|Numbats are classified as Endangered by the International Union for Conservation of Nature (IUCN) in the Red List of Threatened Species™ (version 2021-3)|
Numbat (Myrmecobius fasciatus) – Endangered *
- A small, unique endangered marsupial animal native to parts of Australia. They are about 20–29cm long, plus a tail 12–21cm long.
- Also known as Walpurti or Banded Anteater, there is only an estimated population of fewer than 1000 individuals left in the wild.
- Numbats live in Eucalypt woodlands where old and fallen trees provide hollow logs for shelter, nest sites and foraging opportunities.
- Numbats are one of only two Australian marsupial which are strictly diurnal, which means they are only active during the day and their activity levels are closely linked to those of termites.
- They have a long sticky tongue (approx. 10–11cm long) that allows them pick up termites, which they eat exclusively. They eat many different species of termites, but they do not eat ants. They eat up to 20,000 termites a day. Numbats do not need to drink water because they get enough water from the termites they eat.
- Numbats rest in burrows either in hollow logs, trees or underground in chambers that can be 1–2 m long. They use shredded grass, bark, feathers, leaves and flowers to make a nest at the end of their burrow. They can climb logs and trees, using their long, sharp claws, to find shelter.
- Numbats rarely live for more than five years, and in the wild are under threat from habitat loss and introduced predators like foxes and feral cats.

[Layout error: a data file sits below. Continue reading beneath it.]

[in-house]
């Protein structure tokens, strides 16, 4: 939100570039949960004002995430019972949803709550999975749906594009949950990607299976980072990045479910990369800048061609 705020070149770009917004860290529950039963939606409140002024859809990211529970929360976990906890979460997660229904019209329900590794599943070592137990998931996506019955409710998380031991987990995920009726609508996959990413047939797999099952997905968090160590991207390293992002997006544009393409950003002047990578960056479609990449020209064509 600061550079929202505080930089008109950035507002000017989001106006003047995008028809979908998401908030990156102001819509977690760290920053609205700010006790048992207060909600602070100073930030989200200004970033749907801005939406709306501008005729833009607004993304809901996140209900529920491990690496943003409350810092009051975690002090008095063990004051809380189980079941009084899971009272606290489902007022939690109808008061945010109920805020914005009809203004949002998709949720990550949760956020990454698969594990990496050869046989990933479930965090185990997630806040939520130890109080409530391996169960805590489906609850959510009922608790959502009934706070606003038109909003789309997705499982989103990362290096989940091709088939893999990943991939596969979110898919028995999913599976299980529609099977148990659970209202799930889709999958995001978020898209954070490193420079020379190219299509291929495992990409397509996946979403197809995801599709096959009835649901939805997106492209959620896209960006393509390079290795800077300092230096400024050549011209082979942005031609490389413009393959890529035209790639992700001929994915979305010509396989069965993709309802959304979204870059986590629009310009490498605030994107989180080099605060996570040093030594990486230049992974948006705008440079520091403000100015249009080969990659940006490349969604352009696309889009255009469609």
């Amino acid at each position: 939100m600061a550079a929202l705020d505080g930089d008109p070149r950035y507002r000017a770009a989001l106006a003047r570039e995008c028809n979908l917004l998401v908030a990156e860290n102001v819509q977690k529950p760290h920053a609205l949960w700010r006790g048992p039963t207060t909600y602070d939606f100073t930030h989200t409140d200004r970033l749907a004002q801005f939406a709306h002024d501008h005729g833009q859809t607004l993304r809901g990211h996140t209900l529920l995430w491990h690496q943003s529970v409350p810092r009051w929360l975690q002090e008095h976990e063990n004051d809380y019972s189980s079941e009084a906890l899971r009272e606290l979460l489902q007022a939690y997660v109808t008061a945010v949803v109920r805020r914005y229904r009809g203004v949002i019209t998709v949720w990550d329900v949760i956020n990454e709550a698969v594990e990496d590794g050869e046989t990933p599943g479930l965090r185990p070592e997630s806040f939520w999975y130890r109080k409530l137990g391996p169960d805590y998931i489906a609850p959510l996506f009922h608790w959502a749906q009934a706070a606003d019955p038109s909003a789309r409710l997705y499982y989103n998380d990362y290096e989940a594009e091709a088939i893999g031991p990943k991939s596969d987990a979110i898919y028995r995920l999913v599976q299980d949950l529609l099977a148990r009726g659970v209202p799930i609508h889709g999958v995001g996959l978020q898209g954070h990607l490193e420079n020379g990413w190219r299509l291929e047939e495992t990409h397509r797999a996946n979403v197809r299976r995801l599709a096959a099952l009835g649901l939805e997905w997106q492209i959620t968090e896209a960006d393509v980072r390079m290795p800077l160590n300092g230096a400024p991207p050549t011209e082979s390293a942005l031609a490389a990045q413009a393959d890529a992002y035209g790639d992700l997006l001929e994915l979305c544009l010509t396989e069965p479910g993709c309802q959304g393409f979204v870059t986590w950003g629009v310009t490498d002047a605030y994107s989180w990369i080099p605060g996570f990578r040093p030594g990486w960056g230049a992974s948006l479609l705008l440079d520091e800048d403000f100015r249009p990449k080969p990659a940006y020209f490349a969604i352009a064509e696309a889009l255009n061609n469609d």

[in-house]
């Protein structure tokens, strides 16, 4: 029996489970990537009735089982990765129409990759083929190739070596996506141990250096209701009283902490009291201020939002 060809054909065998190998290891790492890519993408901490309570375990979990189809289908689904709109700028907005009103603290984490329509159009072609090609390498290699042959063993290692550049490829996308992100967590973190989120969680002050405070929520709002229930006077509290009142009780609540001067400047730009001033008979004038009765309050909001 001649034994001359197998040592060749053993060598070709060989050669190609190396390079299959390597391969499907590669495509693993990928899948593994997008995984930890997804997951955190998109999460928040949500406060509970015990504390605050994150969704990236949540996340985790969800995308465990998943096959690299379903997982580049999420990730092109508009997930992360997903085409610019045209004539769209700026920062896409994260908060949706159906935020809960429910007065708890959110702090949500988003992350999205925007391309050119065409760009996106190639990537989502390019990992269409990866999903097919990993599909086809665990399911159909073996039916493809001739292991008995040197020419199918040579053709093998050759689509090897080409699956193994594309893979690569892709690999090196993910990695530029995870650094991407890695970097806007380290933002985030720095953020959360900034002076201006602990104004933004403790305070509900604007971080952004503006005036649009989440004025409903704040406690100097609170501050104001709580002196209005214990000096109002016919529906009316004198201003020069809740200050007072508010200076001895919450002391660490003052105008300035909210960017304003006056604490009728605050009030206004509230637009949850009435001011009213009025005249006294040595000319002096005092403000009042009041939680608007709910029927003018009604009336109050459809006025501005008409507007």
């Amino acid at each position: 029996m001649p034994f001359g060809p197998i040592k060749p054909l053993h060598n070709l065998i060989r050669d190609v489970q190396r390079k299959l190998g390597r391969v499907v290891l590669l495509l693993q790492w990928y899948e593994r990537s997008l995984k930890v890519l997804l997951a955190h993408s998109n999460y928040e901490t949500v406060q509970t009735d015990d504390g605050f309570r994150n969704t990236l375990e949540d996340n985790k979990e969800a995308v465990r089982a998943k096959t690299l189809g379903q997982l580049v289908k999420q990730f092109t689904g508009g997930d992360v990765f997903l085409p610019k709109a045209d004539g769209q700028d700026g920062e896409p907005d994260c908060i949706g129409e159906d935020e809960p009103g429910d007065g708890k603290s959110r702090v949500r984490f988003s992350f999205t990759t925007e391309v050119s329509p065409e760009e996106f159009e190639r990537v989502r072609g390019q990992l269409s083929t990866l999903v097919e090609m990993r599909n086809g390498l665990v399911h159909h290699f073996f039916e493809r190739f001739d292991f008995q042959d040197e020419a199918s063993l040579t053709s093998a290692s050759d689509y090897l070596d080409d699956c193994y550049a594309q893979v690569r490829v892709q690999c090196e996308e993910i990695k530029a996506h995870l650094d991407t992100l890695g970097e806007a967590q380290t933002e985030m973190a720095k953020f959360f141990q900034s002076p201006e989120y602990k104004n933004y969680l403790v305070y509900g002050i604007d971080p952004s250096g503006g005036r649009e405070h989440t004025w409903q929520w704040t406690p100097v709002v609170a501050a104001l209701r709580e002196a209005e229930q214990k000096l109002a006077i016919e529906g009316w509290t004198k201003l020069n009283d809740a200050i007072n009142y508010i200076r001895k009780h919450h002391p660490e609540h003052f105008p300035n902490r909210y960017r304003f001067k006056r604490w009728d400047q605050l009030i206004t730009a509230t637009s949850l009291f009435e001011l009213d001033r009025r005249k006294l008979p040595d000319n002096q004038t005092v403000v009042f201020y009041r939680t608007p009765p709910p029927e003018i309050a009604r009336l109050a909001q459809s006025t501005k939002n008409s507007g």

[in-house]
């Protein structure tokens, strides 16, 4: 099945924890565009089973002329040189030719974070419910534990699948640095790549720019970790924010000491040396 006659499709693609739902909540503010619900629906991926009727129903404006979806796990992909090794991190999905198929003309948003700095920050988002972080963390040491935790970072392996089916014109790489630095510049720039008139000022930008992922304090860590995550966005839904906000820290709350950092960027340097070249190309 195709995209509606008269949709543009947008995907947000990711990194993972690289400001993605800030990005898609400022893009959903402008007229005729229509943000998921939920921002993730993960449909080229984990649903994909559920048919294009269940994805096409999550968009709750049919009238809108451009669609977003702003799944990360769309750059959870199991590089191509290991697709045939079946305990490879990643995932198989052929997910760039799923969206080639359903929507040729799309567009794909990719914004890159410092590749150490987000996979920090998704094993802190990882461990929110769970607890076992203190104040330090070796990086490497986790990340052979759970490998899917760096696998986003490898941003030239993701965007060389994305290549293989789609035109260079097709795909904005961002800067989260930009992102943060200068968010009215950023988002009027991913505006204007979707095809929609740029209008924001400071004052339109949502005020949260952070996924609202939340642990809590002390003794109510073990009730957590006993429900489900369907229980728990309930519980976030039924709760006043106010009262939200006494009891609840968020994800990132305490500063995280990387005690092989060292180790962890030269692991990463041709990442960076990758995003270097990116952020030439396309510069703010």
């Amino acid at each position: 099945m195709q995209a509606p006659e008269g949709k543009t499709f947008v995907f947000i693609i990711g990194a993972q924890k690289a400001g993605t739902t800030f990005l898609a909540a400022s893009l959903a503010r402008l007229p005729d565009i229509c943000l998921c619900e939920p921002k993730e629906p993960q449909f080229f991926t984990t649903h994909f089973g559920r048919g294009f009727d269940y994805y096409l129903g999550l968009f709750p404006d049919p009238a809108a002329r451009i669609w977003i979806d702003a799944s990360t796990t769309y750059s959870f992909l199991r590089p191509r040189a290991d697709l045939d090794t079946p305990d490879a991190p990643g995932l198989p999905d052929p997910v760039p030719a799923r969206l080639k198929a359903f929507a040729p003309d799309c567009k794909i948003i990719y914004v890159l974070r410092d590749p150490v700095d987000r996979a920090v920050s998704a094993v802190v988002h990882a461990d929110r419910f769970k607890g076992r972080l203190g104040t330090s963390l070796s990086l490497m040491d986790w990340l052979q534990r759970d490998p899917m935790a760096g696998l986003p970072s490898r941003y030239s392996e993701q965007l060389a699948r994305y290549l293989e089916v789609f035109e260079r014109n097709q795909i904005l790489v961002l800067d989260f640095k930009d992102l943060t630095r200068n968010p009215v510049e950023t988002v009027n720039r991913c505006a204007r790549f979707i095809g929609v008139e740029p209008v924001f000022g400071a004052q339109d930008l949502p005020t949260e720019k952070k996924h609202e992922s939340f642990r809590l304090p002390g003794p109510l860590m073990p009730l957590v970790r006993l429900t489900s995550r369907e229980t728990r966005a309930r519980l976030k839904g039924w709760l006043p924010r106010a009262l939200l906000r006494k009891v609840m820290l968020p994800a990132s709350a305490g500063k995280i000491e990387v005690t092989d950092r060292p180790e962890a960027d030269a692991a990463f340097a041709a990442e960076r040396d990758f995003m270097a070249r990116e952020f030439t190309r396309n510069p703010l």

- The Numbat used to be found across the southern part of Australia, including Western Australia, South Australia and parts of New South Wales, Victoria and the Northern Territory. Now it is now restricted to isolated pockets of south-west Western Australia. Two natural populations remain.
About Project Numbat
Project Numbat is an incorporated community group that has been in operation since 2006.
The team promotes community awareness of the numbat and is involved in numbat conservation by assisting the Numbat Recovery Program, working with Perth Zoo, the Numbat Recovery Team and the Department of Biodiversity Conservation and Attractions. The Recovery Program objectives including:
- habitat management
- population monitoring
- feral predator control
- education and awareness programs
- fundraising for numbat conservation
[* current IUCN Red List Category]
(photos by Rob McLean, John Lawson & Project Numbat)
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This team and their vital work needs your help.
So what can you do to help?
… the answer is a great deal … and all of it would make a difference …
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